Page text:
Average Joe often hears on the TV about a rogue state threatening to launch nuclear weapons at his country, and he's naturally petrified about it. He's extremely interested in knowing about any potential missile launch as quickly as possible, and he's willing to spend moderate sums of money / travel / hire others / do generally anything that's not terribly unethical in order to learn about the launch as quickly as possible. Even if he's not the first person to learn about the launch, he's still incredibly devoted to learning about it as soon as possible, preferably before it becomes common knowledge.

You may assume anything you need about Joe, but to make things concrete, let's say that the rogue state is located on a peninsula halfway across the world and is blocked to tourists, not that Joe can speak the language anyhow.

Just how quickly can Joe learn about the launch, and how?

  • $\begingroup$ Try tapping in to his nation's military communications. They would be the first to know. $\endgroup$ Commented Oct 25, 2017 at 0:23
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    $\begingroup$ Welcome to worldbuilding.SE. Unfortunately, this question does not appear to be about worldbuilding, but about the action of a character within a world we know nothing about. Can you tell us more about the nature of your world, its rules, societies, technology, etc? $\endgroup$
    – JBH
    Commented Oct 25, 2017 at 0:29
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    $\begingroup$ Joe takes his moderate resources to move far away from the at-risk areas, then, reads about it in the newspaper. $\endgroup$ Commented Oct 25, 2017 at 0:37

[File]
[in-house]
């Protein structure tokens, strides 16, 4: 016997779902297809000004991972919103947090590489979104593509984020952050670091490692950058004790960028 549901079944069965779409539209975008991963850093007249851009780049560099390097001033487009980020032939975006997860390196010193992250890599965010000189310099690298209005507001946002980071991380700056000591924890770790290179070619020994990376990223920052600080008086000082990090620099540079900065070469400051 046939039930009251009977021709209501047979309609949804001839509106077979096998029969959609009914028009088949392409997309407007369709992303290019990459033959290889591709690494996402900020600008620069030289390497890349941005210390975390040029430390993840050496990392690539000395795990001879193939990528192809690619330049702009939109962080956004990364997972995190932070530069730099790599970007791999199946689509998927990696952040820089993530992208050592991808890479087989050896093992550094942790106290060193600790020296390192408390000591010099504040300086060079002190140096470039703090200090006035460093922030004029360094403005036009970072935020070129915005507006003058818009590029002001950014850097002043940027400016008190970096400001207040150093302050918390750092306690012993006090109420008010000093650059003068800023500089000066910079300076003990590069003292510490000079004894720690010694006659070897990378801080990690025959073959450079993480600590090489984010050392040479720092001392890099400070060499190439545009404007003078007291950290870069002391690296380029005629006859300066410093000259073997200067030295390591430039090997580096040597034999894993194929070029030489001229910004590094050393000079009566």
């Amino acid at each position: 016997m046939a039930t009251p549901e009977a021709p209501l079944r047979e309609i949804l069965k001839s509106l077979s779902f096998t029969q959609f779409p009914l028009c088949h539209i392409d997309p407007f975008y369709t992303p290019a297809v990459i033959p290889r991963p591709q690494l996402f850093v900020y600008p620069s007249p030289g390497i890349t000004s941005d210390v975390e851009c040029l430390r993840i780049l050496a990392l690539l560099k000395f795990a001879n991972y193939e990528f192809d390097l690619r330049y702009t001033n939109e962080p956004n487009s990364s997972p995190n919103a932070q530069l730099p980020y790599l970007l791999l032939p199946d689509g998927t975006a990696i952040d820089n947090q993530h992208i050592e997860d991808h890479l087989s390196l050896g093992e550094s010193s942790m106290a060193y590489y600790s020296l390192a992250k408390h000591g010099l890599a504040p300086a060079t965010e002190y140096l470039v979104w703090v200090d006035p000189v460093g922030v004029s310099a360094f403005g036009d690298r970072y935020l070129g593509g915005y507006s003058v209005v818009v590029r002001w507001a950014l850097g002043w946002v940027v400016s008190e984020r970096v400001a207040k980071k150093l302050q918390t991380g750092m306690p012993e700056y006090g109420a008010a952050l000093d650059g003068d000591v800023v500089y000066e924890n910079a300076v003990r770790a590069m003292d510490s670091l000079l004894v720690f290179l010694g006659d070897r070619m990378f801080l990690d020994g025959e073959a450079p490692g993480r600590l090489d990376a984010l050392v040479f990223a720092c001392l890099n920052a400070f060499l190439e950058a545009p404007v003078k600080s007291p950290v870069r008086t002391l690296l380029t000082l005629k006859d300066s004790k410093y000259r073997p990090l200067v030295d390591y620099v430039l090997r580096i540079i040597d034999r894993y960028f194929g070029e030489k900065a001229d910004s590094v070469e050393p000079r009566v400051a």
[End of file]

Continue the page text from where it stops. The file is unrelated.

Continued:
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    $\begingroup$ @JBH: Sure - this world is for all practical purposes, an exact copy of Earth as we know it. $\endgroup$ Commented Oct 25, 2017 at 0:58
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    $\begingroup$ @Everyone_Else If it is an exact copy of Earth as we know it then the world has already been built. That is why this question is off topic for this site. $\endgroup$
    – sphennings
    Commented Oct 25, 2017 at 3:14

2 Answers 2


So, there isn't much time. If the North Korea-like country launched across the pacific, there would be one hour between launch and landing. The fastest Joe can learn about it without being granted clearance in the military is by learning the language of a neighboring country over which it would flying, and monitoring social media in the neighboring country.

In the real world, South Korea would be the first to detect the launch.

In September, Japanese media was able to warn citizens of a recent launch as the missile was passing over it. http://www.cnn.com/2017/09/14/asia/north-korea-missile-launch/index.html

If the neighboring country has a government alert system like Japan and if Joe could speak the language, Joe could sign up for it and be texted alerts.

One can assume that social media in South Korea-like country would blow up within a minute or two of the launch. However, modern journalism also works very fast in certain circumstances.

  • $\begingroup$ So far, all North Korean missile launches and nuclear tests have been announced to the general population hours or even days after the event, so learning korean and monitorizing its media wouldn't work at all. Only the military have the technology to detect missile launches, and they make announcements or issue warnings whenever they choose. $\endgroup$
    – Rekesoft
    Commented Oct 25, 2017 at 7:55

Average Joe, without military information available, would most likely learn about the missile when he looked up and saw it coming towards him.

Much as the average person is only aware of aircraft movements as they pass overhead, the same would be true of Joe and the missile launch. He'd either hear about it on the news when the information became public, or see it with his own eyes.

His best bet is to join the military in the section responsible for detecting missile launches. Nothing unethical, just a career choice.


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